Since the General Data Protection Regulation came into force in 2018 by the EU, businesses and organisations have the duty to summarize all the personal data they collect in a record of processing activities. Indeed, this obligation is one of the 9 steps to compliance with the GDPR, which are:
- Identify all the activities involving personal data in your company.
- Create the record of processing activities.
- Sort out your data.
- Make it easy for users to exercise their rights.
- Inform users you are collecting data.
- Secure your data.
- Appoint a Data Protection Officer.
- Be prepared for an incident (data breach).
- Have control on third-party services that handle personal data on your behalf.
Personal data and European users rights
Any information relating to an identified or identifiable natural person is personal data. It can be a name, an identification number, location data, an online identifier or to one or more factors specific to the physical, physiological, genetic, mental, economic, cultural or social identity of that natural individual. The recording of a person, images and videos can also be personal data if the individual is identifiable.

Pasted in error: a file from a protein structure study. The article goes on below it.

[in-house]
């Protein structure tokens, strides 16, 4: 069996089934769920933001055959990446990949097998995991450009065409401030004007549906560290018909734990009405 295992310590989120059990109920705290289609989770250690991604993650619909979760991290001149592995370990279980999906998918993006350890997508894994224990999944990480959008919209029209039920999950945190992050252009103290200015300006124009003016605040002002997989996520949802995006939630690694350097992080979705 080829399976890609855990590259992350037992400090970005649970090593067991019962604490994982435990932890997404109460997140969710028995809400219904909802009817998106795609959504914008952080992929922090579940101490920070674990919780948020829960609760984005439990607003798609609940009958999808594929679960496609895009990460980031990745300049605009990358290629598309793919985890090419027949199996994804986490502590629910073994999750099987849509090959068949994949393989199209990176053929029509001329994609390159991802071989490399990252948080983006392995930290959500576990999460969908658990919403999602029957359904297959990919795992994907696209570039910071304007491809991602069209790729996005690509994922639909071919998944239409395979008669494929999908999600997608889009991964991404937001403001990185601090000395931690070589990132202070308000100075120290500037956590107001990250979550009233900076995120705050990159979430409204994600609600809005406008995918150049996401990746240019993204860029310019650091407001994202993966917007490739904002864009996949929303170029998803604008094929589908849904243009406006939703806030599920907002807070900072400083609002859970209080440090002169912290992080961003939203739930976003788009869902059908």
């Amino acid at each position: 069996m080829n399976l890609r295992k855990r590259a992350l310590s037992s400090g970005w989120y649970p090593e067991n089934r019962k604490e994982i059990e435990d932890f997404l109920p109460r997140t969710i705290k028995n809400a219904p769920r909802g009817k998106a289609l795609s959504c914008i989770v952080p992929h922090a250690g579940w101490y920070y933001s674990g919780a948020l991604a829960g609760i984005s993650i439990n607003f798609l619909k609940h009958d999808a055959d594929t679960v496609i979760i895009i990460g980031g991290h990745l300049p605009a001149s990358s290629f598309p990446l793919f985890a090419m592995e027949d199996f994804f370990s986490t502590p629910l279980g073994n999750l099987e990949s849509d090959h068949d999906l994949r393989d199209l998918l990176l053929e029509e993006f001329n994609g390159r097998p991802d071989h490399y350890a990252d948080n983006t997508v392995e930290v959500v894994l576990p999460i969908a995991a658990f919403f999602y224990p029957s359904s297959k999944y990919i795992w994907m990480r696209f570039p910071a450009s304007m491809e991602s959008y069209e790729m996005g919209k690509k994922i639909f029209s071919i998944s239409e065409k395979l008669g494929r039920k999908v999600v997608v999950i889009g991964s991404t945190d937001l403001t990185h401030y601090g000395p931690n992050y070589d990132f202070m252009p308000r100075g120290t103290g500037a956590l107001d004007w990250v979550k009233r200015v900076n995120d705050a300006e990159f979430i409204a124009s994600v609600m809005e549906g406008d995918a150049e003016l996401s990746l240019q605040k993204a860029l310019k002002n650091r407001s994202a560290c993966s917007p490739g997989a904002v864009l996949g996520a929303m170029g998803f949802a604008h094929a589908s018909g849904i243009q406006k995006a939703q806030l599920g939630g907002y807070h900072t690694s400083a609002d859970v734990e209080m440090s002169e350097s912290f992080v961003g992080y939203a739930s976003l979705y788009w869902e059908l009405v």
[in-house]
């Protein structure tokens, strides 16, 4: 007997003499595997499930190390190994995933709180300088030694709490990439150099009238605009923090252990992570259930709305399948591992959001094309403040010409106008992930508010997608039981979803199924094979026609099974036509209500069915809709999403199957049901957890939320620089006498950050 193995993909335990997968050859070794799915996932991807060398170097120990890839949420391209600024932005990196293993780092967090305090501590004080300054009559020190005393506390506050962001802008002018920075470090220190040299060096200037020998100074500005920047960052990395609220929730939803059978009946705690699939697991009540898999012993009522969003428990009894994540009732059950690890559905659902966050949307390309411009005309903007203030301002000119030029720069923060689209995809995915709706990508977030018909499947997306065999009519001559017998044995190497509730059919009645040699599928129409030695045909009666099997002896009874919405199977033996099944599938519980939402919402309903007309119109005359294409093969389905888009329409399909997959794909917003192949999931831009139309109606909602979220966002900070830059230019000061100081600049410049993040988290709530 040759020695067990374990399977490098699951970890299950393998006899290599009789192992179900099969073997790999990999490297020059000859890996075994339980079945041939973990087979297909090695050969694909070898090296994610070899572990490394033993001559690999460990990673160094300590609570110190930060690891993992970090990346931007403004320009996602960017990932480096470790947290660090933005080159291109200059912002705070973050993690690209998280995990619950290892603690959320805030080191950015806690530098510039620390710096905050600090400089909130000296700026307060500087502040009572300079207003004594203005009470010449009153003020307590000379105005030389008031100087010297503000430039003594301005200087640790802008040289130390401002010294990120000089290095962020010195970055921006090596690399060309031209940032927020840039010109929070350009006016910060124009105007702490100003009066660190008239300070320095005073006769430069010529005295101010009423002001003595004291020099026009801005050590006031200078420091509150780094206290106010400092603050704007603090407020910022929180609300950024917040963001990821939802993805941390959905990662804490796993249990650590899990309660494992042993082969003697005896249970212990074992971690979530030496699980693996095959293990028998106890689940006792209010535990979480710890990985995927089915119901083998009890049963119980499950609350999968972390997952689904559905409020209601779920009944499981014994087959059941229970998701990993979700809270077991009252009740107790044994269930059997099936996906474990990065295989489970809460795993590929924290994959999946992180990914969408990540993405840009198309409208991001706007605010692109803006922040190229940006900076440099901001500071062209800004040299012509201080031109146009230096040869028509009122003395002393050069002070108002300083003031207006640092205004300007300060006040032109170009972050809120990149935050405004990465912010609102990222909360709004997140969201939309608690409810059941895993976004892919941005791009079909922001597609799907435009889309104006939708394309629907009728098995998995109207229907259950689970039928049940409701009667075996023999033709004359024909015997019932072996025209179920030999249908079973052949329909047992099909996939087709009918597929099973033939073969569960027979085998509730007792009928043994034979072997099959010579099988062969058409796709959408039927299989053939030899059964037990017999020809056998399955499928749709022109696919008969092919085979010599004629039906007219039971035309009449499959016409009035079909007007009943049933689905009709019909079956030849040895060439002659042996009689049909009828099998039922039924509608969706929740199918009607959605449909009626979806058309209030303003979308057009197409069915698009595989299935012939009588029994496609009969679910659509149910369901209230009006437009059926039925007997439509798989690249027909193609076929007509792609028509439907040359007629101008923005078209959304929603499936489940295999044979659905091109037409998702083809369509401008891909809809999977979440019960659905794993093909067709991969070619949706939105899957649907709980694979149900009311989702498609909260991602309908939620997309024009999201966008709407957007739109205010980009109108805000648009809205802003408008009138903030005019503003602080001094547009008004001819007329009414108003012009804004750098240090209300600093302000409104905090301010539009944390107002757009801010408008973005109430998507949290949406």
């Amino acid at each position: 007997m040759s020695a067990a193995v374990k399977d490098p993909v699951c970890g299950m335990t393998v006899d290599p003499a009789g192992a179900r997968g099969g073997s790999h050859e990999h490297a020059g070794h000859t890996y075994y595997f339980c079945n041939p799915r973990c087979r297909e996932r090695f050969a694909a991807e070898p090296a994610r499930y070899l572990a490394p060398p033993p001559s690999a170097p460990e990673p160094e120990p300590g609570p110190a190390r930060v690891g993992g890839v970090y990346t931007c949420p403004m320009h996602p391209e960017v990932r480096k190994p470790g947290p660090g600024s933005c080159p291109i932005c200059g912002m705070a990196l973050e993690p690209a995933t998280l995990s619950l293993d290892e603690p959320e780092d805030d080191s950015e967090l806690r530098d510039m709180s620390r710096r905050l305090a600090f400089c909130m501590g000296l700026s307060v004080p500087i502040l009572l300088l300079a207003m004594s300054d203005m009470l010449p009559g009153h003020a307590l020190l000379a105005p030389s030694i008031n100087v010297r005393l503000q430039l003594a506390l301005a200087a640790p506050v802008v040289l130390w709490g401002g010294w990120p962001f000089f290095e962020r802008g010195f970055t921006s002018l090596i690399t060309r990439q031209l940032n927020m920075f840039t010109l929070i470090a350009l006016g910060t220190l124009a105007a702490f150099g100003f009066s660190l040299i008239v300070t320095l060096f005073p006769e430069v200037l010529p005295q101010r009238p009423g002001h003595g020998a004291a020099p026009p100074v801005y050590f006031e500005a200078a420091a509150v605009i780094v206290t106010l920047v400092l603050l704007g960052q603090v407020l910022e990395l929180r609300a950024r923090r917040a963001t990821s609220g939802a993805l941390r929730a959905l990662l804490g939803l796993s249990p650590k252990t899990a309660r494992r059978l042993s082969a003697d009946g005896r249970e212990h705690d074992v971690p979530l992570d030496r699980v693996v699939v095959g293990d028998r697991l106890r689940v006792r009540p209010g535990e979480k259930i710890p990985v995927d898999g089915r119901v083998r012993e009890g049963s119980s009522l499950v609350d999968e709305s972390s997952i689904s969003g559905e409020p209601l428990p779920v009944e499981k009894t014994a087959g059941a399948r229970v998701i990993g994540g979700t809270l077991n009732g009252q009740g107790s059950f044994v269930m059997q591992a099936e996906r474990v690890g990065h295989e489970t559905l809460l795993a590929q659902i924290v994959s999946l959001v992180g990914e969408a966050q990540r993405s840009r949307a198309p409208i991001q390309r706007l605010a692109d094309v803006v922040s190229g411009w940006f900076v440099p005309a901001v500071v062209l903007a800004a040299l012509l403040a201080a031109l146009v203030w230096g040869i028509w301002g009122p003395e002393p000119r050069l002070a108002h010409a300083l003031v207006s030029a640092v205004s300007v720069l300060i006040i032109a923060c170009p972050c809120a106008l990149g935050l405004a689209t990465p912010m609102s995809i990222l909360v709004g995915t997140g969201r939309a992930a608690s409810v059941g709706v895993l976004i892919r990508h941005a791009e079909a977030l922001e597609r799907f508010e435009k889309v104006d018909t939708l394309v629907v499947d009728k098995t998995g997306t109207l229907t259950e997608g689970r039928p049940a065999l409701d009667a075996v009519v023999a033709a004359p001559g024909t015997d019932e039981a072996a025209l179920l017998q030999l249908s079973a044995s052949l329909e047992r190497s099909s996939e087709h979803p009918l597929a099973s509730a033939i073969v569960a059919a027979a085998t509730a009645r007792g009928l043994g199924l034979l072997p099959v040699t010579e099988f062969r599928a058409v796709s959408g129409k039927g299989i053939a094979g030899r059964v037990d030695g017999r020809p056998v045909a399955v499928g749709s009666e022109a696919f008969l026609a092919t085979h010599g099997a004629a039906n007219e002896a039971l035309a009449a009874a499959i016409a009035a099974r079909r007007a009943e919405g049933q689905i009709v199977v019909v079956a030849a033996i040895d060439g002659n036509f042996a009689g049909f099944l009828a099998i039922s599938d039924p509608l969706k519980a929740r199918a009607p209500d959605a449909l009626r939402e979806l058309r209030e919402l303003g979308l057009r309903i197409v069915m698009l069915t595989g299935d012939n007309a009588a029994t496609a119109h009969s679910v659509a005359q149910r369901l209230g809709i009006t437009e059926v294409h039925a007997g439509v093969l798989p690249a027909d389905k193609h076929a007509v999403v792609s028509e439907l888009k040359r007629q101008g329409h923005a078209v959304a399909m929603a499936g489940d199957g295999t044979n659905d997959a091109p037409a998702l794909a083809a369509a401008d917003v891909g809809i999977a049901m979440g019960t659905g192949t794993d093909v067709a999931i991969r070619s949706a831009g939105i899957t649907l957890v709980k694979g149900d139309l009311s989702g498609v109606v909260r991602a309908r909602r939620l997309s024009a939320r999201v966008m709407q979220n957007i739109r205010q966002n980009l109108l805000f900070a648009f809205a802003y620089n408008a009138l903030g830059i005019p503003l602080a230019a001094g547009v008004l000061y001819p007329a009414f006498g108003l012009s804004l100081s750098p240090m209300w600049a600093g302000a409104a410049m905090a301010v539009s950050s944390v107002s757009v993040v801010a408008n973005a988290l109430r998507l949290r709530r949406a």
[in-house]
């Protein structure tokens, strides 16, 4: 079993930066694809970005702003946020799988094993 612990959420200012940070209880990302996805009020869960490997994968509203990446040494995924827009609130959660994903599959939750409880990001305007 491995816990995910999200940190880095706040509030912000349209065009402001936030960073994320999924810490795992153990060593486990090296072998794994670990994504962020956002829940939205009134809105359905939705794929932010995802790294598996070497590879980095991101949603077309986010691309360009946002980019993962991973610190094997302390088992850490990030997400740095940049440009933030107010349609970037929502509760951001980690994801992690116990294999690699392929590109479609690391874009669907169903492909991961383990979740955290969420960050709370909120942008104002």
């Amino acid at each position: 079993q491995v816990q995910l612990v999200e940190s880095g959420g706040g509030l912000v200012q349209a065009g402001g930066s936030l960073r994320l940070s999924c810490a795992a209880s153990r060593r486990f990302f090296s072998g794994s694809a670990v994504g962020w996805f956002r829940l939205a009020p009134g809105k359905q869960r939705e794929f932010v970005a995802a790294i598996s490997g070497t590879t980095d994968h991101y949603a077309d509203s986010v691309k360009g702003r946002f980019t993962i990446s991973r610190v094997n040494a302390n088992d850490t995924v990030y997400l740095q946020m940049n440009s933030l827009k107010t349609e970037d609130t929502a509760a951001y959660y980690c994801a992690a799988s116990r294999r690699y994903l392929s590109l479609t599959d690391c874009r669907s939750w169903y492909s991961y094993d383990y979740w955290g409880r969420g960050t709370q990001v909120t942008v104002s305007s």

Generally, processing personal data involves any operation performed on the information we handle, such as collecting, printing, coordinating, storing or registering. Europeans users have rights over their data that are collected. It can be the right of access, rectification, opposition, information, erasure, portability and restriction of processing.
Personal data controller and personal data processor
All actors involved in the processing of personal data of European residents have a responsibility, whether or not they are established in the European Union.
Two roles can be distinguished:
The personal data controller
A data controller is a natural or legal person, public authority, agency or other body, which determines the purposes and means of the processing of personal data: meaning the objective and the way it is carried out. As a business or organisation, you are ultimately accountable for your own compliance and the compliance of your processors.
The personal data processor
You are a processor if your company process personal data on behalf of and under the authority of a controller. Processors, like controllers, must comply with the GDPR. Like the controller, you can be held liable for non-compliance.
For more information, we advise you to follow this “Step-by-step GDPR compliance guide” to ensure you comply with the law.